Related article: Paul Wellstone
After the contentious 2000 election and the divided Congress that resulted, Republicans swept the nation at every level with a series of victories in 2002. Their success was attributed to a nation that rallied around Bush and the GOP after 9/11. But the evidence of fraud in multiple states, the extreme nationwide exit poll discrepancies, and the rise of electronic voting machines occurring at the same time make election fraud a major player in the Republican sweep as well.
- Dave Tarr and Bob Benenson, Elections A to Z, p.196: "The low point for national exit polling came in 2002, when early counts, or “runs,” of survey results on election day turned up percentages for competing candidates that appeared (and in many cases turned out to be) so inaccurate that the TV networks' polling combine withheld and never published them."
- Statistical analysis of Hagel's elections
- Dave McGowan, "Newsletter #22: Special Election 2002 Edition", 2002/11/13
- TomPaine.com, "No Exit" - exit polls had Democrats doing better than the official results
- 2002 pre-election polls
- BartCop, "Diebold Magic?"
- Lynn Landes, "2002 Elections: Republican Voting Machines, Election Irregularities, and "Way-Off" Polling Results", 2002/11/08: "Meanwhile, I called John Zogby of the highly respected Zogby International. I asked him if over the years he had noticed increased variation between pre-election predictions and election results. Zogby said that he didn't notice any big problems until this year. Things were very different this time. "I blew Illinois. I blew Colorado (and Georgia). And never in my life did I get New Hampshire wrong...but I blew that too." Or did he?"
- Alastair Thompson, "American Coup: Mid-Term Election Polls vs Actuals", 2002/11/12
- Lynn Landes, "If This Election Is Stolen, will it be by enough to stop a recount?", 2004/10/31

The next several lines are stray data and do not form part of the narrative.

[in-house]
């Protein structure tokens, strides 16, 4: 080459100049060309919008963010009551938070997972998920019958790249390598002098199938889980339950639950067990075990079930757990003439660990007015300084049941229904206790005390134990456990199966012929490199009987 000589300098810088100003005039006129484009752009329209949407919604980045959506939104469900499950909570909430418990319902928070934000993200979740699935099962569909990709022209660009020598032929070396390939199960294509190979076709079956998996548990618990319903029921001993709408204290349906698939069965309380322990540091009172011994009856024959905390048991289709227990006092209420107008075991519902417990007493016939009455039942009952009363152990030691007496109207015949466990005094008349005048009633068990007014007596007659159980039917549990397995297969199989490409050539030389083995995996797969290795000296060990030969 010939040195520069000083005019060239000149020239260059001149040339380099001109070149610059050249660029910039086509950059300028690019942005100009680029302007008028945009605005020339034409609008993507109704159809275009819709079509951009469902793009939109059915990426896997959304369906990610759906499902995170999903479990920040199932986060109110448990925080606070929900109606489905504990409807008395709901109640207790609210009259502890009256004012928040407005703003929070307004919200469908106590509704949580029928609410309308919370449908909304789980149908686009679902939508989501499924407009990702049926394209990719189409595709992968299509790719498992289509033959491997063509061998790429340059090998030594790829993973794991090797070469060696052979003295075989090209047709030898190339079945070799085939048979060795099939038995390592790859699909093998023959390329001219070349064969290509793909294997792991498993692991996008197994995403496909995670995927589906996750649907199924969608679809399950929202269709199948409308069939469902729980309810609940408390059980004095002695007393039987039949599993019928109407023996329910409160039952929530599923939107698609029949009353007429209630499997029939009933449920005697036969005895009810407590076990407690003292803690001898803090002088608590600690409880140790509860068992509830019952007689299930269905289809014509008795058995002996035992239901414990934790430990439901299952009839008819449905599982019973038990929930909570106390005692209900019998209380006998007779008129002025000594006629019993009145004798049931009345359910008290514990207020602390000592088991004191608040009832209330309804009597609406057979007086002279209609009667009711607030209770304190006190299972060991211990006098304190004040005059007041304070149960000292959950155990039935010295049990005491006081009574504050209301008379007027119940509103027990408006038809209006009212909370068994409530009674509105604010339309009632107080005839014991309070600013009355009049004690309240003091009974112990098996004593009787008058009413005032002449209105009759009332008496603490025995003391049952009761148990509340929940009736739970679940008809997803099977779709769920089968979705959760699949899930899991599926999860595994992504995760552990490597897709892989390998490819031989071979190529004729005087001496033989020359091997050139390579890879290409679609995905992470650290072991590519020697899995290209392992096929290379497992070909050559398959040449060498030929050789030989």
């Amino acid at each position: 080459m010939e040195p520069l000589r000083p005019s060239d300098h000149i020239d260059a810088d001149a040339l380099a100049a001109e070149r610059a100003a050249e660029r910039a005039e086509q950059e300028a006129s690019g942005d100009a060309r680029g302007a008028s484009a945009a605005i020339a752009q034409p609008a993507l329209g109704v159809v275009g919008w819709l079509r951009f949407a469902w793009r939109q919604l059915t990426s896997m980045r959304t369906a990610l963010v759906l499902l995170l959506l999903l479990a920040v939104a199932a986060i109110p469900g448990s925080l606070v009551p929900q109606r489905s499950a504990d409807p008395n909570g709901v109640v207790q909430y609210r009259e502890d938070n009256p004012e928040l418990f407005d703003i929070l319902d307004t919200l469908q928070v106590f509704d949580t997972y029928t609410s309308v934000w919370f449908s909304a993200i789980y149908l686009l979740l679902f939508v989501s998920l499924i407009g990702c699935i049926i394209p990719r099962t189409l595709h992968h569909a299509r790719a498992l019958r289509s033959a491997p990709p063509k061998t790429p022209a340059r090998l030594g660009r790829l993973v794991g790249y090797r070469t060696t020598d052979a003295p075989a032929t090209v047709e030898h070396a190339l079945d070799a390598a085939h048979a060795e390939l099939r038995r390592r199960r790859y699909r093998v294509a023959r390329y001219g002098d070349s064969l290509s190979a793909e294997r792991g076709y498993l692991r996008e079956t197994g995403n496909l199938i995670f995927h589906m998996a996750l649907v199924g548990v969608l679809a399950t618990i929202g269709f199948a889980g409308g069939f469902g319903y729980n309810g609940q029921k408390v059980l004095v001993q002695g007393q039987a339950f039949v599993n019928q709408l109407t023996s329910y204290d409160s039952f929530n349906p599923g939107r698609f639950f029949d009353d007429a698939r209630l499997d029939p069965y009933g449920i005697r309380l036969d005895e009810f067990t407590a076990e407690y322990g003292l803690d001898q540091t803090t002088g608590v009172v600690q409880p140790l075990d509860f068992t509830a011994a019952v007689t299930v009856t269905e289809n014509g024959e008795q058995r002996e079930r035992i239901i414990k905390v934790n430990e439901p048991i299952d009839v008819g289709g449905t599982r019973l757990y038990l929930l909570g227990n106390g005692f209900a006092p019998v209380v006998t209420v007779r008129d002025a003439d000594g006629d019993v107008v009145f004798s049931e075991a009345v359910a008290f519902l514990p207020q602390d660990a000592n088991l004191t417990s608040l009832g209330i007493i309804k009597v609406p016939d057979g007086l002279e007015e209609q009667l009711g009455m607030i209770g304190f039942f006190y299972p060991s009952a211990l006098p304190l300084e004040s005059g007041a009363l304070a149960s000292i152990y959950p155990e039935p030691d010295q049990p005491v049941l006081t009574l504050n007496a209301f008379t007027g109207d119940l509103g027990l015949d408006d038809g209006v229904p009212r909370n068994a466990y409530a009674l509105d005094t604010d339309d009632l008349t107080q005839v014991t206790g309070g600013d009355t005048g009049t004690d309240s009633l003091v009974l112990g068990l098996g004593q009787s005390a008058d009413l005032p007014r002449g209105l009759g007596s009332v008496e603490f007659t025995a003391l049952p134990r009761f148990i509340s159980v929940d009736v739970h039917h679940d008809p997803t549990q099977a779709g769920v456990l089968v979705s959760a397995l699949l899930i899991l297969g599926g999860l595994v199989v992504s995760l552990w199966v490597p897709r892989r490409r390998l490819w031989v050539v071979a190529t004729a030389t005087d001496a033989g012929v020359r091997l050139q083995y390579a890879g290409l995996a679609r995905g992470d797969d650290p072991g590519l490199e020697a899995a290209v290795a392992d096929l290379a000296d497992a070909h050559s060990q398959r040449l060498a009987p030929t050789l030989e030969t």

- Thom Hartmann, ""If You Want To Win An Election, Just Control The Voting Machines"", 2003/01/31 - the Politico reporter doing the Hagel story with Bev Harris was Alexander Bolton
- Baltimore Chronicle, "Our Rigged Elections (Part I)" by Mark Crispin Miller, 2006: "That year there were other such anomalies, induced, perhaps, by what some wags called "Diebold magic," as the company's product figured heavily in those other states where far-right candidates won upset victories: Colorado, where Republican Wayne Allard, down by nine points against Democrat Tom Strickland, won by five points; and New Hampshire, where Republican John Sununu, down by one point against Democrat Jeanne Shaheen, won by four points.
As odd as such reversals seemed, and as conspicuous a role as Diebold evidently played in them, there were no calls for inquiry, as it was easier to say that "terrorism"—or maybe "family values"—had simply grabbed the voters' hearts and minds in Georgia, Colorado and New Hampshire. (Diebold, in fact, had no hand in Republican Norm Coleman's startling victory over Walter Mondale in Minnesota—the born-again New Jerseyite having trailed the favorite son by five points, then winning suddenly by three.) Thus did the Bush Republicans take back the Senate, thereby canceling out the Democratic edge enabled briefly by Jim Jeffords's controversial exit from the GOP."